Opinion: Whose side is Labour on as Nigerians face fuel scarcity, darkness?

The ongoing protest by the Nigerian Labour Union, National Union of Electricity Employees (NUEE) and Trade Union Congress of Nigeria (TUC) over the disengagement of some of its members in Ikeja Electric, is taking a negative dimension which is capable of plunging the whole network into darkness and crippling socio-economic activities in the areas covered by the electricity distribution company.

In the last three days, residents and commercial operations under Ikeja Electric network have been witnessing epileptic power supply and inconsistent services to its valued customers due to the aggressive picketing stance adopted by NUEE and other affiliate unions who have thrown their weight behind them.

Apart from barricading the entrances to the Head Office, Business Units and Undertakings, the Union members have also prevented the staff from gaining access into these premises thereby rendering them incapable of providing any quality or consistent services to its valued customer. This intrusion has also hampered the purchase of recharge cards and units for both prepaid and post-paid customers of the company.

All the power facilities including the 14 Transmission Stations and 57 Injection Sub-Stations from where power is distributed to customers under Ikeja Electric network have also been shut down and sealed by the Union members.

Media reports indicate that the picketing of the company is over recent layoffs. There are several reports paining a disturbing picture of how the labour union agitators and their touts – yes, they must have been touts – jumped into the company’s premises to enforce total disruption of its operations. How can this happen in a sane environment? Which picketing law allows unionists to display such illegal and condemnable acts in the name of protests?  The promoters of this activity no doubt have self-serving interests, else, how can one justify their actions as being the appropriate “sanction” on the company for staff that were laid off?

A recent advertorial by Ikeja Electric noted that the company has employed over 600 staff and promoted 74 all in the space of one year. 229 were asked to go for poor performance on the job. To the best of my knowledge, this might just be the only company in the power sector that is hiring on this commendable scale. The company disclosed that it had since hired 41 young graduate engineers to “enhance the sustainability of the business and create a platform for grooming future leaders in the sector.”

The publication also indicated that in the last one year over 245 unique learning and development interventions had been conducted with over 2000 staff benefitting from the training programmes. “A job re-grading exercise was conducted that flattened the previous 17 career levels that typically takes 30 – 32 years to become the CEO of Ikeja Electric to only 9 career levels. This allows for accelerated career growth within the organisation.”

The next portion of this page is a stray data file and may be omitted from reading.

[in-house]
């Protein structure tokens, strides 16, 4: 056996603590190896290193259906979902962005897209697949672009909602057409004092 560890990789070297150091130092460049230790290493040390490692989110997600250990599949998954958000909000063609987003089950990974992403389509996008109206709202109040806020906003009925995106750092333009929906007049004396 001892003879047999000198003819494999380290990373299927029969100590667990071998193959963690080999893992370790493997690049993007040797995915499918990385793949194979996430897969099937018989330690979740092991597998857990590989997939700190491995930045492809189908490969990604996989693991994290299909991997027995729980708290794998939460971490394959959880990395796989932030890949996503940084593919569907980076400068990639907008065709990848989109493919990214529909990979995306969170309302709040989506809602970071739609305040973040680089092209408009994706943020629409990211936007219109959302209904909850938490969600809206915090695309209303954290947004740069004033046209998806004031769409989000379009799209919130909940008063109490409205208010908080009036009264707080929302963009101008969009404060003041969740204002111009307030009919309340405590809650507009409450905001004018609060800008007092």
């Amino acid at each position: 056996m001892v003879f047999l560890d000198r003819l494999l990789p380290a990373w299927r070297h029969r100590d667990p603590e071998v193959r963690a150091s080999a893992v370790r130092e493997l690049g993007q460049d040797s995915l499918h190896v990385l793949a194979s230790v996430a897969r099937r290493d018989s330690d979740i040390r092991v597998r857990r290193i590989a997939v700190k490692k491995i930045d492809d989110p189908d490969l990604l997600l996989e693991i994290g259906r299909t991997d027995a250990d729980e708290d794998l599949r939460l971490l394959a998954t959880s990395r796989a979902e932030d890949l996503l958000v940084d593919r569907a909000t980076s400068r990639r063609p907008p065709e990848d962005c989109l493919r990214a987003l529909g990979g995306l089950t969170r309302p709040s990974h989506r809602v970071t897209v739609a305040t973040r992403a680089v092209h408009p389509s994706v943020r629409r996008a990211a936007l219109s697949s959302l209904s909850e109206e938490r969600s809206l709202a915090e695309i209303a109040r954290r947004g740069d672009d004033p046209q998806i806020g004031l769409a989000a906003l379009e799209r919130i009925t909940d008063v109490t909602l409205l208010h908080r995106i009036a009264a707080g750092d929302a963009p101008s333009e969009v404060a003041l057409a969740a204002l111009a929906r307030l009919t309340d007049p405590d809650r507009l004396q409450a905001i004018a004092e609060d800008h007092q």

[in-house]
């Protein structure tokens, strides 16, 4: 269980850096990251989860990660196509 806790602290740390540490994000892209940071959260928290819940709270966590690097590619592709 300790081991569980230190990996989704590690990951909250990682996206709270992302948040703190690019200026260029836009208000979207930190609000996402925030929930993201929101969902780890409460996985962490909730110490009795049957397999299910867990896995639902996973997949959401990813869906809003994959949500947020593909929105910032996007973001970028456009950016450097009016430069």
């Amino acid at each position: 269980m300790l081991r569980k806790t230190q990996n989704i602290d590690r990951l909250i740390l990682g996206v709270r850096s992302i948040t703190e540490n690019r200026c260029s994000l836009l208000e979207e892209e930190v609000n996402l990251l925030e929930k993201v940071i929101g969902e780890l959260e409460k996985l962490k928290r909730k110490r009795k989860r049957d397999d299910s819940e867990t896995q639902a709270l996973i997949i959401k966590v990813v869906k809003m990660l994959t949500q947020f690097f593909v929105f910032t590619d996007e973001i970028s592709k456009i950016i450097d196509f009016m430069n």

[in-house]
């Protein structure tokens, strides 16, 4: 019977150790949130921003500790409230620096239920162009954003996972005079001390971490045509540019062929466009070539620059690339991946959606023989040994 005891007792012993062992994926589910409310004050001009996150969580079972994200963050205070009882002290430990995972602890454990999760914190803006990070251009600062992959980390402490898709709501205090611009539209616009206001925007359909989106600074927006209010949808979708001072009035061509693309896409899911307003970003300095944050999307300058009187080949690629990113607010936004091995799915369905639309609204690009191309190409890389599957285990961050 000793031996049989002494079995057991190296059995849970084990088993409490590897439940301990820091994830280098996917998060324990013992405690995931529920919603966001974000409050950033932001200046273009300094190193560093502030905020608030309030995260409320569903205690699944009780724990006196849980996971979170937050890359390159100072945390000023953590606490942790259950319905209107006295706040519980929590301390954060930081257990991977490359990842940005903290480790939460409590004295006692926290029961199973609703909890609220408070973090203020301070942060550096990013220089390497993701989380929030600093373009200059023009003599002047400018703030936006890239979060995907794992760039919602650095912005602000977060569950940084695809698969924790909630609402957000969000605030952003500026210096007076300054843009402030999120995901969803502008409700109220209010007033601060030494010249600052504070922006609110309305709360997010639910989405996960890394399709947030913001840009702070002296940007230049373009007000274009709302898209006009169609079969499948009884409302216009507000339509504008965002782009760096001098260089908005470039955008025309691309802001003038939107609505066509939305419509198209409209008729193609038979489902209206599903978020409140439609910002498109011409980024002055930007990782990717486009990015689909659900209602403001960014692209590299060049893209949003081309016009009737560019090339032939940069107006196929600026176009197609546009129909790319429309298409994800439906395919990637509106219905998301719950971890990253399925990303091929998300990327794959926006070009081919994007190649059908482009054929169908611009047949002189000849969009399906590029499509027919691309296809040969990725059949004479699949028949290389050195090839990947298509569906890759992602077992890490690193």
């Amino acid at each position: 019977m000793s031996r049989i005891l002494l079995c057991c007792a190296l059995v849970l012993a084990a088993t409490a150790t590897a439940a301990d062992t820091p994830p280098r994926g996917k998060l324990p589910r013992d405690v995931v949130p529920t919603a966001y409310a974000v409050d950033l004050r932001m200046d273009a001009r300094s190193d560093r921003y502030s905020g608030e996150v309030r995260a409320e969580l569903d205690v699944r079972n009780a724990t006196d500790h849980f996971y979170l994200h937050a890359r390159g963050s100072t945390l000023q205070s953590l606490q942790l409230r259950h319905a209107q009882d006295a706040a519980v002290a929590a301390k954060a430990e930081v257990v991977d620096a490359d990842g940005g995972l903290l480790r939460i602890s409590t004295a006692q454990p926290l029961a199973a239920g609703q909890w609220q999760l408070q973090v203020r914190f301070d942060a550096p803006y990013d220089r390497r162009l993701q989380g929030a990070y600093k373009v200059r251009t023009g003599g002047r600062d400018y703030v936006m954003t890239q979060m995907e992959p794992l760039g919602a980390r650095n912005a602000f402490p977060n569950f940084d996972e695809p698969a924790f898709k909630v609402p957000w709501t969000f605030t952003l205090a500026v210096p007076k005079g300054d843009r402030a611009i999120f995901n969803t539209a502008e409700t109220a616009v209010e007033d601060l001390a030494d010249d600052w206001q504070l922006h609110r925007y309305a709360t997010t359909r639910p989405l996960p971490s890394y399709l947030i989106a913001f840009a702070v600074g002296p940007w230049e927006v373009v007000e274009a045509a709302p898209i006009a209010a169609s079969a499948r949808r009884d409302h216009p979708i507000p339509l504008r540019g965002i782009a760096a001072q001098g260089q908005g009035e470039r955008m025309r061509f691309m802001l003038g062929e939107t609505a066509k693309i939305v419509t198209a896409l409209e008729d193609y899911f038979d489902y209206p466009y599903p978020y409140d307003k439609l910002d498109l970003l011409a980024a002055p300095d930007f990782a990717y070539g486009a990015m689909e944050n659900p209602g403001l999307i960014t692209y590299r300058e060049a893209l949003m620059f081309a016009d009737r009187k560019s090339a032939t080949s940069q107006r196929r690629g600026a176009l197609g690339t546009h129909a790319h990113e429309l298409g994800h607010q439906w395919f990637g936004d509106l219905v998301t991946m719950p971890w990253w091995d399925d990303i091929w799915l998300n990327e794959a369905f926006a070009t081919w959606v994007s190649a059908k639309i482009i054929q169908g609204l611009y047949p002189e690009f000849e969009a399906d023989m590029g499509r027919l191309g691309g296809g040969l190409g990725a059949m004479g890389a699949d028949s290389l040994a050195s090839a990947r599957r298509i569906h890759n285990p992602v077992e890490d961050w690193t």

Perhaps the promoters of this illegality against Ikeja Electric need to be reminded that the success of any enterprise is dependent on the quality of the people driving it. Must we remind these rampaging unionists that the public sector days where we never had accountability and performance parameters are long gone?

Nigeria’s power sector clearly needs an overhaul of its human capital profile to live up to the yearnings and aspirations of over 170 million Nigerians who have come to see darkness as a way of life.

The privatisation exercise was a huge leap for Nigeria in its quest for reforming the sector. This is the time for all Nigerians to rise up against people who have benefitted from the decadence of the past and cannot tell that the game is up. We have witnessed some improvement since privatisation, but we still have a long way to go as we are centuries behind due to decades of neglect and corruption in the sector.

One does not believe that a sincere Labour Union driven by a responsible leadership will embark on such a rudderless mission at the expense of the whole nation.

There are more civil ways for the Unions to engage a private company which has the authority to tweak its workforce to promote efficiency and service excellence. What would Labour protest over if the company went under? One really has to question the motive of Labour with regards to its recent activities in the power sector. Whose side is Labour on?

It is paramount for Nigerians to understand that the power sector needs huge investments in human capital to be effectively positioned for modern-day excellence in power generation, transmission and distribution.

We may be unwittingly given the nod to more darkness if the nation watches on idly to allow this festering new wave of illegality in the name of protests to thrive. Labour has in the past been the bastion of equity and progress. This recent trend looks more like sabotage and must be nipped in the bud. So, whose side is ‘Labour’ on?


Op–ed pieces and contributions are the opinions of the writers only and do not represent the opinions of Y!/YNaija

Chukwuka is a Lagos Based Physician

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